United States Regiments & Batteries * Michigan

The 3rd Michigan Volunteer Infantry Regiment had a total enrollment of 1,432 men. It lost 4 officers and 154 enlisted men killed or mortally wounded and 2 officers and 89 enlisted men to disease during the Civil War. It is honored by a monument at Gettysburg.

May 21 Organized at Cantonment Anderson at the Kent County agricultural fairgrounds in Grand Rapids, Michigan, and mustered into State service
June 10

Mustered 1.040 men into United States service under Colonel Daniel McConnel, Lieutenant Colonel Ambrose A. Stevens, Major Stephen Champlin and Adjutant Edward S. Earle.

Company A – “Valley City Guards” – Kent County – Captain Samuel A. Judd
Company B – “Grand Rapids Artillery” – Kent County – Captain Baker Bordan
Company C – “Grand Rapids German Rifles” – Kent County – Captain Adolph Birkenstock
Company D – “Boston Light Guards” = Ionia County – Captain Moses B. Houghton
Company E – “Lyons Light Guards” – Kent County – Captain Edwin S. Pierce
Company F – “Union Guards” – Kent County – Captain John J. Dennis
Company G – “Williams Rifles” – Ingham and Wayne Counties – Captain John R. Price
Company H – “Muskegon Rangers” – Muskegon County & Ottawa County – Captain Emery D. Bryant
Company I – “Lamont and Georgetown Rifles” – Captain George Weatherwax
Company K – Kent County – Captain Byron R. Pierce

June 13 Left State for Washington, D.C., travelling on two trains on the Detroit & Milwaukee Railroad to Detroit. Here they transferred to two boats for an overnight trip to Cleveland.
June 14 Left Cleveland by rail for Washington via Pittsburg, Harisburg and Baltimore.
June 16 Arrived in Washington and marched to Chain Bridge, where camp was set up on the bluffs overlooking the Potomac. Attached to Richardson’s Brigade, Tyler’s Division, McDowell’s Army of Northeastern Virginia for Duty in the Defenses of Washington, D.C.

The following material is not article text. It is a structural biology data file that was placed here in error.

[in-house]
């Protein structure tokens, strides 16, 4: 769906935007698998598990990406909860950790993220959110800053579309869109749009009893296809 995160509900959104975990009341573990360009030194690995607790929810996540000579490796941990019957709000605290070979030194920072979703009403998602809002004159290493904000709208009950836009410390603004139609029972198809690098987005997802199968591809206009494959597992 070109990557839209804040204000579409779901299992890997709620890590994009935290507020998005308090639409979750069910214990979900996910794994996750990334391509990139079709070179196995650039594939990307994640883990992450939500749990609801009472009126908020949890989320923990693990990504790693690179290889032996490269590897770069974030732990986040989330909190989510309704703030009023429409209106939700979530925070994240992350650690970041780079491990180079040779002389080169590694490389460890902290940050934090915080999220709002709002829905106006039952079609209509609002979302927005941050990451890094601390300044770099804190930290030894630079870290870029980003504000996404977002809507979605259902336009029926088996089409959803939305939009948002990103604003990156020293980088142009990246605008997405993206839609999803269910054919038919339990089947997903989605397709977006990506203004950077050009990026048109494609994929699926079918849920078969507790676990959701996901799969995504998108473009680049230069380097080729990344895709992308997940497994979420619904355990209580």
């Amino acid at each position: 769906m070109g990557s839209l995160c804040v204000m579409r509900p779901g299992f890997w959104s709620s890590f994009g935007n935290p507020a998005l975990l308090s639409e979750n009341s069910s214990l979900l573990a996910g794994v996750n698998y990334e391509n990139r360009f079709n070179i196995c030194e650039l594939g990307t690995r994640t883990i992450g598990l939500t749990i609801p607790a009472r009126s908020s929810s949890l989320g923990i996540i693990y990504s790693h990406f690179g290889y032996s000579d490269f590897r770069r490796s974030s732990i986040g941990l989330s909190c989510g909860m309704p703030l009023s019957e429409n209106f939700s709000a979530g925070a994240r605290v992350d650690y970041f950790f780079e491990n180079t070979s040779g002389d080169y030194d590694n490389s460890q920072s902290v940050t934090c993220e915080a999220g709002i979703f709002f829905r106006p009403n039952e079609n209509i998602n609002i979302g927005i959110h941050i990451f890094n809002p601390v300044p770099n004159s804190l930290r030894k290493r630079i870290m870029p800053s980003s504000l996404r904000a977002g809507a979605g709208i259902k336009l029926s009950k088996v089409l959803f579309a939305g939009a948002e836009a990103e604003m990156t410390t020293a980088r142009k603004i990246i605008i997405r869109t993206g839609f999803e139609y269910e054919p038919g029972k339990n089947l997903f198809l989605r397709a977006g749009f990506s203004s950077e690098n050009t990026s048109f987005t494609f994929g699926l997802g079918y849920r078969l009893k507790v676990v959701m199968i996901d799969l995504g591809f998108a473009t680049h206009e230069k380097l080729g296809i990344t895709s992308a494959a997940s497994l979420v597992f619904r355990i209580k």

July 1 William Choates of company C died of disease and was buried at Camp Blair, the first member of the regiment to die. 
July 16 Advance on Manassas, Virginia.
July 16-21 Occupation of Fairfax Court House, Va.
July 17 Action at Blackburn’s Ford
July 18
Battle of Bull Run (Manassas)
July 21 Duty in the Defenses of Washington, D.C.
August Attached to Richardson’s Brigade, Division of the Potomac
October 21-24 Reconnaissance to Occoquan
October 22 Colonel McConnel resigned for medical reasons.
October 28 Major Champlin was promoted to colonel over Lieutenant Colonel Stevens.
October Assigned to Richardson’s Brigade, Heintzelman’s Division, Army of the Potomac
February 3 Reconnaissance to Occoquan Village (Companies H & I)
March Attached to 3rd Brigade, 3rd Division, 3rd Army Corps, Army of the Potomac
March 17 Moved to the Virginia Peninsula
April 5-May 4
Siege of Yorktown

Commanded by Lieutenant Colonel Stevens

May 31-June l
Battle of Fair Oaks or Seven Pines

The regiment lost 30 killed, 124 wounded and 15 missing, including Colonel Champlin, who was wounded in the hip.

June 1-2 Reconnaissance beyond Seven Pines